• If we doubled our prices, what would we have to do to ensure you continued to do business with us? People will be pretty straightforward with this one. All the responses will feature aspects of your business that you not have realized could be hurting you or keeping you from upselling to that particular client. Perhaps its your payment terms, maybe it’s how quickly you deliver, it could be a paperwork vs. online automated system, it could be your customer service – the list is endless and a great way to find ideas from existing customers on how to improve and find ways to increase sales. It could create new business services or products to add as part of your offering.

#3: Get Your Next Blog Out

If your startup is ever going to be considered as an expert in your field, you need to publish. It’s never been easier to publish in the entirety of history. And yet you’d be surprised how few companies blog regularly. Fewer still do it well.

To make this easier, ask your management for volunteers. Some will love writing and posting updates. Set aside a few hours yourself once a month and bang out a state of the company blog post. If you don’t know what to write about think of a question you keep getting asked or something interesting that’s happened in your field. Tell people why it matters and what they need to know about it and then get it published on your website.

Make a schedule for the managers and meet once a month to discuss topics for them to write about. Your HR department can create posts about openings or how to prepare for an interview. Your sales department can post about a promotion happening that month. Gamify it. The blog post with the most reads gets a free drink, coffee, dinner, whatever.

You may also want to invest in hiring a social media professional, even part time, to create social media corporate pages, and update those pages with links to the blog posts and other pages of your web site, answer posts to the pages and drive traffic back to your web site and your sales department.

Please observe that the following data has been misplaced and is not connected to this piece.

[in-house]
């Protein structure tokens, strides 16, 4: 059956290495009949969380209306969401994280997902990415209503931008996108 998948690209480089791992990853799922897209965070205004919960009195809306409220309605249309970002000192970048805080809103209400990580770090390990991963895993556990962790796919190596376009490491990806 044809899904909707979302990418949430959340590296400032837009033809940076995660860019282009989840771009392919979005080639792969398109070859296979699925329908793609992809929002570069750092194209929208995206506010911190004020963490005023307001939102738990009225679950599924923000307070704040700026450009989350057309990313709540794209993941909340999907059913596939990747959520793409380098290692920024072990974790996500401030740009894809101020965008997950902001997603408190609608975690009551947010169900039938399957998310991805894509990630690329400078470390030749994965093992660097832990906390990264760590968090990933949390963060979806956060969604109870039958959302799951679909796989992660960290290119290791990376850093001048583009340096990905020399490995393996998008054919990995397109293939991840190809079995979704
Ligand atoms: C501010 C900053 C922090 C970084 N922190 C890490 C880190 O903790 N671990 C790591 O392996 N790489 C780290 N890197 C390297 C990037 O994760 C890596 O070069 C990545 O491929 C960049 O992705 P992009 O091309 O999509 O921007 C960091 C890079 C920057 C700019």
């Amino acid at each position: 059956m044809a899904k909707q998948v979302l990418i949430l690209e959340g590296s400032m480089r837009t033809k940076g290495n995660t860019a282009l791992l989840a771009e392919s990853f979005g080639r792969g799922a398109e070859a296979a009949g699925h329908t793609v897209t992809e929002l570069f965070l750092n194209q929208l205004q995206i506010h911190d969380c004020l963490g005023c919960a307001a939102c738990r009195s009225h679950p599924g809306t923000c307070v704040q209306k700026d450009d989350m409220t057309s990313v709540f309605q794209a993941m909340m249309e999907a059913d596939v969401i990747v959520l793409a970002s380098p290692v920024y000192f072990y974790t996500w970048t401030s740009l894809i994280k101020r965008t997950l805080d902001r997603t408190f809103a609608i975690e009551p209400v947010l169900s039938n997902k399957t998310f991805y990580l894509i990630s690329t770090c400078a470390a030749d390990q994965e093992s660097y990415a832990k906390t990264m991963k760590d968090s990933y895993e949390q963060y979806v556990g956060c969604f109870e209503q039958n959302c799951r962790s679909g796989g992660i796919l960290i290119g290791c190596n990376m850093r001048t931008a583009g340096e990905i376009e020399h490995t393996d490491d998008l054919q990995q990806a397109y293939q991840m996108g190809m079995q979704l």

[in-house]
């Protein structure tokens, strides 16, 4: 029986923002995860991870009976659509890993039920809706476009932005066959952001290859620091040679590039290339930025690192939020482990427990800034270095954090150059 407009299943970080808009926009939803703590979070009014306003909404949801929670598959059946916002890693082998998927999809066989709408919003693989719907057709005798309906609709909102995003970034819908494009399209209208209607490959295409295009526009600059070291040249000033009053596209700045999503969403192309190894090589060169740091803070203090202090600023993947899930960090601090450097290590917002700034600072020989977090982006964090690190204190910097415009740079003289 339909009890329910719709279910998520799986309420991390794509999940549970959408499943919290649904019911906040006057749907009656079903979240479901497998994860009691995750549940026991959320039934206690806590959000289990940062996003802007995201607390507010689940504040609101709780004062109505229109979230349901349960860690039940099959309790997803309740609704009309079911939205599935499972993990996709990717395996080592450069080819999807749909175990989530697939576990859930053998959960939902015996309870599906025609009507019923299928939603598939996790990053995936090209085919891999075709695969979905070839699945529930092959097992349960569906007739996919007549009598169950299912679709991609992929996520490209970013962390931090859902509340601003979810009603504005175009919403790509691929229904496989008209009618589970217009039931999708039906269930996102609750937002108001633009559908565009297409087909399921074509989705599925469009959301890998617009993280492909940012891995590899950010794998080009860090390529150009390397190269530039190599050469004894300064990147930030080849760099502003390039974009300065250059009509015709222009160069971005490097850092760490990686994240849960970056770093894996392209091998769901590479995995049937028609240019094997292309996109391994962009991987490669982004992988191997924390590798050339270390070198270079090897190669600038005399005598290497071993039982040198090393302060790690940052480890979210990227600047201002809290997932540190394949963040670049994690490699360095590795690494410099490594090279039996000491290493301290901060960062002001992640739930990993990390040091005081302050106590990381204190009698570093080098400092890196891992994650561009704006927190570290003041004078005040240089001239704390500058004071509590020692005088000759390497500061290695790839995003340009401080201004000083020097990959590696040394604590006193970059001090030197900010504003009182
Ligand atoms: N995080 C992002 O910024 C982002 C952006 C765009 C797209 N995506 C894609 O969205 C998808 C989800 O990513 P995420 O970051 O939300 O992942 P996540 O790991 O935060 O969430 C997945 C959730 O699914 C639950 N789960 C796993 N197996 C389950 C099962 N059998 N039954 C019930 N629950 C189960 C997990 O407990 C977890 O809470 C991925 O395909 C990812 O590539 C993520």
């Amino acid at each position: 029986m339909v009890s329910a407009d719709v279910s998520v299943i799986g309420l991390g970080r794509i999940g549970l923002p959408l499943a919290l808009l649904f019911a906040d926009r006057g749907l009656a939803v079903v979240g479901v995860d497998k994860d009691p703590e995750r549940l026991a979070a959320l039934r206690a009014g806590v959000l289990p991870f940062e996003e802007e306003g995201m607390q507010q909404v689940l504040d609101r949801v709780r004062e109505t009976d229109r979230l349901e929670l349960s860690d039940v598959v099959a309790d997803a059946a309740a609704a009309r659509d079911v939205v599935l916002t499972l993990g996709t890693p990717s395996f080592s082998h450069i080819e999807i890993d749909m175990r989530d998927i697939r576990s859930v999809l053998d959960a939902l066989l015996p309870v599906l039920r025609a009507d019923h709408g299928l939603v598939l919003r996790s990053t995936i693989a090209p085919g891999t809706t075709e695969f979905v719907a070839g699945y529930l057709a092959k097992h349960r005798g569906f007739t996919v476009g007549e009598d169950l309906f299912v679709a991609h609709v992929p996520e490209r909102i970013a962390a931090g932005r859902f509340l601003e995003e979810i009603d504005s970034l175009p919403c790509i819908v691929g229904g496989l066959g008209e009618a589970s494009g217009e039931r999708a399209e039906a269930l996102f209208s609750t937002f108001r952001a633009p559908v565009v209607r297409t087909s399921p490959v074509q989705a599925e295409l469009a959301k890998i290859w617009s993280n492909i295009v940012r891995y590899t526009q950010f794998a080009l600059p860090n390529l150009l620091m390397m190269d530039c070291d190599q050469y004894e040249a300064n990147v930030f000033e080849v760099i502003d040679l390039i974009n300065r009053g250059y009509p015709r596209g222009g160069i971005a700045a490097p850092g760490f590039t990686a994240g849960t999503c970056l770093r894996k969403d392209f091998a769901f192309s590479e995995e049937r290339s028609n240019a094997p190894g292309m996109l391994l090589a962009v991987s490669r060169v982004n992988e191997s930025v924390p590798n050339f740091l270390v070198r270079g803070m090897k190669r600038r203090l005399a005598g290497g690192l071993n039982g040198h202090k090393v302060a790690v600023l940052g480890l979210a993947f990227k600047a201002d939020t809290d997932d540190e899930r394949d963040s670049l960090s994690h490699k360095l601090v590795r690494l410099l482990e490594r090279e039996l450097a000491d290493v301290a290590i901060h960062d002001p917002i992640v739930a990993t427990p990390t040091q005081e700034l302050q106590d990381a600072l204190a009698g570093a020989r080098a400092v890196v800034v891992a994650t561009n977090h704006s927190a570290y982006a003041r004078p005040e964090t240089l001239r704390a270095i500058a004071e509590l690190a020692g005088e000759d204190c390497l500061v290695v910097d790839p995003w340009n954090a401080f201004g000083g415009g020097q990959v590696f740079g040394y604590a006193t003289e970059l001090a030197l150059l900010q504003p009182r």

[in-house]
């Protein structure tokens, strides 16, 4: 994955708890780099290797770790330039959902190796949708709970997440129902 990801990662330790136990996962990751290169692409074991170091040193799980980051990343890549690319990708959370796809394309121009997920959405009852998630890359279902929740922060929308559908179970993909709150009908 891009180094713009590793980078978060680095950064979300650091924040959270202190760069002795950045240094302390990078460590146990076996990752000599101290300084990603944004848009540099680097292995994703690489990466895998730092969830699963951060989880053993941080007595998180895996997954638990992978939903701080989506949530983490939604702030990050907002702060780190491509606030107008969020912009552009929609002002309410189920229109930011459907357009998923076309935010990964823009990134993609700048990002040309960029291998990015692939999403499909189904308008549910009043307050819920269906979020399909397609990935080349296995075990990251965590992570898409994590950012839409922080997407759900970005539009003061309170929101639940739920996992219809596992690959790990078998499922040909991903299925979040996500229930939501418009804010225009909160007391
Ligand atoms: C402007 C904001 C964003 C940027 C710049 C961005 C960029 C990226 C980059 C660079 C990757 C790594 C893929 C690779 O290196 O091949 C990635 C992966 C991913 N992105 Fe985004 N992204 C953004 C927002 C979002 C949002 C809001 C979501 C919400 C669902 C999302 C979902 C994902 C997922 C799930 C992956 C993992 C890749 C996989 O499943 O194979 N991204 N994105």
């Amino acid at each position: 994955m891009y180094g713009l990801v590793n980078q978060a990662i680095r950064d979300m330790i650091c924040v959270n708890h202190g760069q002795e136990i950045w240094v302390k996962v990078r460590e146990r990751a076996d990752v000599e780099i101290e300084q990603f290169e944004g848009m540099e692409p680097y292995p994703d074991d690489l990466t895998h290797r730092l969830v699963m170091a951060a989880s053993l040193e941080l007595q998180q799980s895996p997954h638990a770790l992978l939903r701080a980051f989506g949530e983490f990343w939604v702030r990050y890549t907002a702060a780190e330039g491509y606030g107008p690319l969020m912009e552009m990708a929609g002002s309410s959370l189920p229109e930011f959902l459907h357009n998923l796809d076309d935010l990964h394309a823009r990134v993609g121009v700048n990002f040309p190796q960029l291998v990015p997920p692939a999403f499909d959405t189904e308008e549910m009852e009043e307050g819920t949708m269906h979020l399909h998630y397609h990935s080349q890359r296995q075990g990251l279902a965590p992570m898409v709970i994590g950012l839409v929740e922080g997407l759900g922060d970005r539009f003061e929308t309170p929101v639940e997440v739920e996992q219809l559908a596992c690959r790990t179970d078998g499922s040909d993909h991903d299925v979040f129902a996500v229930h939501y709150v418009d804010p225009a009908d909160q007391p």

#4: Update Your Decks

When was the last time you did a marketing audit to see what the sales department is using for business development? Does your logo need a freshening up? What about your pitch decks, web site and sales literature you leave behind with the client? What about the quotation, scope of work or proposal that goes out to a prospect? Are they in line with your branding guidelines? You have branding guidelines, don’t you? Don’t you?

Do a full review and see what needs to be redone. Anything that even remotely touches a client, prospect, or potential employee should align with your brand. I’ve said enough about the importance of quality brand management here.

#5: Recheck Your Financial Situation

Not entirely sure that audits are required, but in some industries and in certain countries they are required every year. Public companies have to announce their earnings regularly. You’re not there yet, but you need to keep an eye on your Profit and Loss (P&L) statement on a regular basis. I recently heard a story about a new employee who had just joined her organization and she couldn’t get a company laptop due to “cash flow issues”. Later, she found out why. Their biggest customer had not been invoiced in six months. She recouped $2MM just by making sure the invoices went out and were paid on time.

So pull up the spreadsheet of who you’ve billed and what you’ve billed for and see if there are any surprises. Is there something that’s been particularly profitable you weren’t previously aware of? Or perhaps there’s something that you’ve invested a lot of time in that hasn’t been profitable at all? Perhaps some sales people aren’t justifying their salaries, let alone any commission? I once had a promotion going in the office supply industry and we would give the sales person five cents for each roll of Scotch tape they sold. We paid 28 cents per roll. He was selling them for 20 cents each. And he expected his five cents per roll. Seriously. This is a true story. We lost a bundle on that guy and he had to go.

Business development always works best when it’s based on data. So whatever you find, use these numbers to inform the next steps you’ll take. Work out how you’re going to find more of that stuff that pays the bills and keeps the lights on, and how you can streamline and cut costs. There is nothing worse than losing sleep trying to figure out how you’re going to make payroll. It’s an entrepreneur’s worst nightmare.

Business development is a tough job. I’ve known companies where the best sales people make more than the CEO and rightly so. Their work pays everyone’s salaries. But you’ll find that once you’ve taken the first step and created an organization where everyone participates in business development in one way or another, the rest comes more easily and if you keep going and keep up the hustle, in no time at all, you’ll be prettiest girl at the dance and everyone will want to be working with you.